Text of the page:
Upcoming Qonos Scientific PDA
Qonos is a project being developed by Hydrix, an embedded hardware and software innovation company based in Melbourne, Australia, founded in 2002 by former HP Australian Calculator Operation employees, including Jean-Yves Avenard and Gerald Squelart (also of Meta Kernel fame).
The below image is a CAD rendering of a possible industrial design for Qonos:
Jean-Yves has been periodically releasing some specifications for Qonos onto the comp.sys.hp48 newsgroup. So far, he has provided the following information:
eCos, running in 512KB SRAM and providing one month of battery life
Linux, running in 64MB of SDRAM and providing considerably more than a day of battery life
Emulation of both the HP 49G and the TI-89
Advanced math software: Gnuplot, Giac/Xcas (supposedly better than Maple), MathsExplorer
PDA software: calendar, tasks, notes, time management
Intel PXA 263 XScale processor, running at 400 MHz
32MB of on-chip flash memory
32-bit data bus
Grayscale 3" 320x240
Full support already exists for a color screen to be offered at a later date
Mono speaker and microphone
Stereo audio input and ouput ports
Keyboard with tactile feedback designed for fast, accurate data entry
Compact Flash Type II slot
USB client and host ports, supporting external keyboards, webcams, and other devices
Vernier probe compatible
8 analog I/O channels
16 digital/sonic I/O channels
Extra high-capacity lithium ion battery
DB-9 serial port
In April 2005, Jean-Yves announced to the comp.sys.hp48 newsgroup that while Qonos is largely finished, with most applications and all hardware peripherals working well, it has been delayed due to manufacturing and financial problems. Once enough cash (or letters of credit) has been secured for an initial run of 5000 units, production will begin. However, at an estimated price of $350 per unit, a significant sum of funding needs to be secured.
In December 2005, Jean-Yves made another announcement to the newsgroup, stating that Qonos is indefinitely on hold. He said that financing was one reason, as Hydrix is busy with enough other projects that finding investors for Qonos wasn't able to get the time it needed, and the Intel PXA-260 series chip that was going to run it was made obsolete in October. Qonos was also designed to support the PXA-255, as seen running the prototype on this page, but the performance would be not be as good.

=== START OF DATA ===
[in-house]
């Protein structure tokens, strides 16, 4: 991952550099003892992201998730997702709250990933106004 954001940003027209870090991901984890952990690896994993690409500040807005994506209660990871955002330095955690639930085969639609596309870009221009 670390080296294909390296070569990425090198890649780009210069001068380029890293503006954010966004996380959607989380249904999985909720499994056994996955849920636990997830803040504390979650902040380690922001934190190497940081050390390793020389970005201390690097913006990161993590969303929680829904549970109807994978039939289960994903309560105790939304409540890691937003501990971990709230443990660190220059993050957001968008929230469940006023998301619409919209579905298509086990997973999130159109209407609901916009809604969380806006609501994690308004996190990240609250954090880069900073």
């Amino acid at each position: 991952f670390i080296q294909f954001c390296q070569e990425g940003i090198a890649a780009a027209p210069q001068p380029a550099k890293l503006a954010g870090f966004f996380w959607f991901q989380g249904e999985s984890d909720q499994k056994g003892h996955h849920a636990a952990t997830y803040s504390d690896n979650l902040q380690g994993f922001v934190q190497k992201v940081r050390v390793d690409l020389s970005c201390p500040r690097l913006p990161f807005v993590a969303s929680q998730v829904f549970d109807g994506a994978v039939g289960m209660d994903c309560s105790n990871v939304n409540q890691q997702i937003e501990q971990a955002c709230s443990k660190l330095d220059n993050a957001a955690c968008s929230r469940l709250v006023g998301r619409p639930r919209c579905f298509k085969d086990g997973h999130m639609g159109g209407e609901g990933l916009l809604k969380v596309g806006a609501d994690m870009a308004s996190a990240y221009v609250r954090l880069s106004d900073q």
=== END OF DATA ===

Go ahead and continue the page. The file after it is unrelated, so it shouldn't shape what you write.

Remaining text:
To help them develop a product with the widest appeal, Hydrix would like you to fill out a short survey. Accurately answering this survey will help to make Qonos the most useful product possible.
Hydrix has also released some more generic information on its web site.
The most recent renderings of the possible design (Fall 2004) are below. The actual device should be very similar to this design, though the directional buttons below the screen will almost certainly be laid out differently, as this is just an example.
Please, however, pay close attention to the keyboard labels. It has been designed to combine all functionality of the TI-89 keyboard with all functionality of the HP 49G keyboard into one, with a focus on the 49G. If you have any suggestions or comments, please let me know and I will pass it on to Hydrix.
Some more renderings of the earlier design (Summer 2004) are below. The two on the left show only the Qonos unit itself; the two on the right show it on the expansion sled.
A single rendering of a very early rendition of Qonos (Spring 2004) is below.
I was fortunate enough to get a chance to play with an early prototype of Qonos, and I took some pictures of it.
The photo below shows the entire prototype board. The connectors, counter-clockwise from upper left, are: audio I/O, IrDA, power, expansion sled, Vernier probe, USB, serial, Compact Flash, and SD. Also pictured, next to the CF slot, is a fingerprint reader, but it is highly unlikely this will be in the first Qonos product. Because this is a prototype, you can also find various buttons, DIP switches, and LEDs used for debugging that will not be on the final product. Although the prototype has a 3.5" color screen, the final product will initially only have a 3" grayscale screen.
I spent a total of about an hour using the various programs on the prototype. For an early product, it was amazingly stable -- nothing crashed or gave unexpected output. Pictured below are the HP 49G emulator, the TI-89 emulator, the Vernier probe interface demonstrating a temperature probe, and the MathsExplorer application. I also tried a Vernier voltage probe, which also worked flawlessly.
The 49G emulator was very, very fast. When running on the XScale chip, everything was instantaneous. Even with this early version of the emulator it was already about 25 times the speed of a 49G.
The MathsExplorer application was also quite spectacular, even though it was still in an early state. You can draw a graph with the stylus, tell it to fit the graph to an equation, and it will give you the equation and print a new graph based on that equation. Then you can perform operations on the graph, such as translation and dilation, similar to the Trig Explorer and Quadratic Explorer aplets for the HP 38G.
It also had some of the GPE applications in it, but I didn't take any photos of them. You can see screenshots on the GPE web site.